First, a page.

Take Quitman County, Mississippi, for example. Quitman County, located northwest of the Mississippi, is part of the Delta region. It is a farming community where approximately two-thirds of the population voted for Biden in 2020. Quitman County was ranked as persistent poverty county in 2013, meaning the poverty rate has been above 20% for at least three decades. In 2020, 75.9% of the population belonged to ethnic or racial minorities, compared to 23% of the population in the rest of rural America.

Between 2010 and 2020, Quitman County lost 9.3% of its population, from 8,223 in 2010 to 6,176 in 2020, according to the census. The average population change in rural counties was 1.89% between 2010 and 2020.

Bamberg County, South Carolina has seen a 16% decline from 2010 to 2020. The population has fallen from 15,987 a decade ago to 13,311 at the last census. Sixty-two percent of voters in 2020 voted for Biden in Bamberg County, which is also in persistent poverty. Sixty-two percent of the population belonged to ethnic or racial minorities in 2020.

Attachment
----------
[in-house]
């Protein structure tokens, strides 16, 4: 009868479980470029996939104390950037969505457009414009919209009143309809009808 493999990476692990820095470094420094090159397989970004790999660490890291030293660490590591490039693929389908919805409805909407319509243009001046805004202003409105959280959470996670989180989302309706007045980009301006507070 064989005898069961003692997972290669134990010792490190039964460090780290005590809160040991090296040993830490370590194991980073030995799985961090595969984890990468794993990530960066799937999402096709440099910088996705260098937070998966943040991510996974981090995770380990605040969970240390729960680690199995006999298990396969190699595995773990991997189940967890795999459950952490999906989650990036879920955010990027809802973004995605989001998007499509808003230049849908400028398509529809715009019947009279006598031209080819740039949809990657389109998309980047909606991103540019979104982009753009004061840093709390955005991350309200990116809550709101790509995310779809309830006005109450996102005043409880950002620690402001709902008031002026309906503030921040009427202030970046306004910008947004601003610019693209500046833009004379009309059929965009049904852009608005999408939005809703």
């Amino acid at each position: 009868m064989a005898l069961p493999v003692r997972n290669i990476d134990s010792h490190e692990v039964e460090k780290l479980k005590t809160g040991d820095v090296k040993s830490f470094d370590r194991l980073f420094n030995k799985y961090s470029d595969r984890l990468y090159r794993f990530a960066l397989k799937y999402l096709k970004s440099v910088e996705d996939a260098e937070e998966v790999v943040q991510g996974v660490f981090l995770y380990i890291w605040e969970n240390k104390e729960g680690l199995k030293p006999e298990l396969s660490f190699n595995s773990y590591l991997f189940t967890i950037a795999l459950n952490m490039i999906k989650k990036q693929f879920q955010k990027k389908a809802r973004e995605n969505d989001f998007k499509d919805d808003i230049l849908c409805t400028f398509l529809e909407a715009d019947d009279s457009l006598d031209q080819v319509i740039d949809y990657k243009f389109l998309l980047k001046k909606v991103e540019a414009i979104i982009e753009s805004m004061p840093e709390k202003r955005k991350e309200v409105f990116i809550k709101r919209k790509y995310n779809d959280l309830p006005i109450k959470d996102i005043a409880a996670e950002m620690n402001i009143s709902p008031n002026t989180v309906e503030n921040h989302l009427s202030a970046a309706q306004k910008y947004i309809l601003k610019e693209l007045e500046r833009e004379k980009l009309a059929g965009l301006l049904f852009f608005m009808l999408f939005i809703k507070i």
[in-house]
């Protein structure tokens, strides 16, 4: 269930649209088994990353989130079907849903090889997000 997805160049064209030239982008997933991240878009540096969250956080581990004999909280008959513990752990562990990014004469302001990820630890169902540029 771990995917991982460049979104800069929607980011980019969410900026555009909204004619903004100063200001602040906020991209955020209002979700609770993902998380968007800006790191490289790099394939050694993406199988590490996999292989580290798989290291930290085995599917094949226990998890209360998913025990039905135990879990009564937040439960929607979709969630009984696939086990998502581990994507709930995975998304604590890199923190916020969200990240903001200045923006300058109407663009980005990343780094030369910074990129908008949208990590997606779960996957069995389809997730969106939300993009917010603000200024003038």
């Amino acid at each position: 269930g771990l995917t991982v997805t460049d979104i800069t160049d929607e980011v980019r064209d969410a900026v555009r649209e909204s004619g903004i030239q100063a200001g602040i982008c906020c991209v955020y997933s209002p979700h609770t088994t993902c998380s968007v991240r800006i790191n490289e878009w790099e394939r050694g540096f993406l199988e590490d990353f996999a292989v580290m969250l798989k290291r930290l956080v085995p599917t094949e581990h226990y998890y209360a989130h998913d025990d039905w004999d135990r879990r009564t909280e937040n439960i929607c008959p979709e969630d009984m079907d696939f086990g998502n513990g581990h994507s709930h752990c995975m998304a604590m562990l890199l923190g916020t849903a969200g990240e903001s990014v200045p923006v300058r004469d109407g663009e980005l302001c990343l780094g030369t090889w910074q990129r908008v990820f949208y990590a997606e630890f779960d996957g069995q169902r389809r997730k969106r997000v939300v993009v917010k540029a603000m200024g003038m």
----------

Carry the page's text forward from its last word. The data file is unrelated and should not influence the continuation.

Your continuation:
!function(){“use strict”;window.addEventListener(“message”,(function(e){if( void 0!==e.data[“datawrapper-height”]){var t=document.querySelectorAll(“iframe”);for(var a in e.data[“datawrapper-height”])for(var r=0;r

Bamberg and Quitman counties were no exception among Black Belt communities. The population trend map shows a dark blue band in the black belt region, indicating severe population loss.

Perry County, Alabama lost 20% of its population between 2010 and 2020, while Duplin County, North Carolina and Madison Parish, Louisiana lost 17%. In Perry County, ethnic or racial minorities made up 72.4% of the population and 65.9% of the population in Madison Parish. Perry County and Madison Parish both voted for Biden in 2020, while Duplin County voted for Trump, who won by more than 20 percentage points.

The 2020 census report showed half the population was white in Duplin County, which could explain Trump’s landslide victory. Of 63 of 64 rural southern counties that had majority black or African American populations, only Early County, Georgia, voted for Trump in 2020.

This article first appeared on The Daily Yonder and is republished here under a Creative Commons license.

1

Share.

Comments are closed.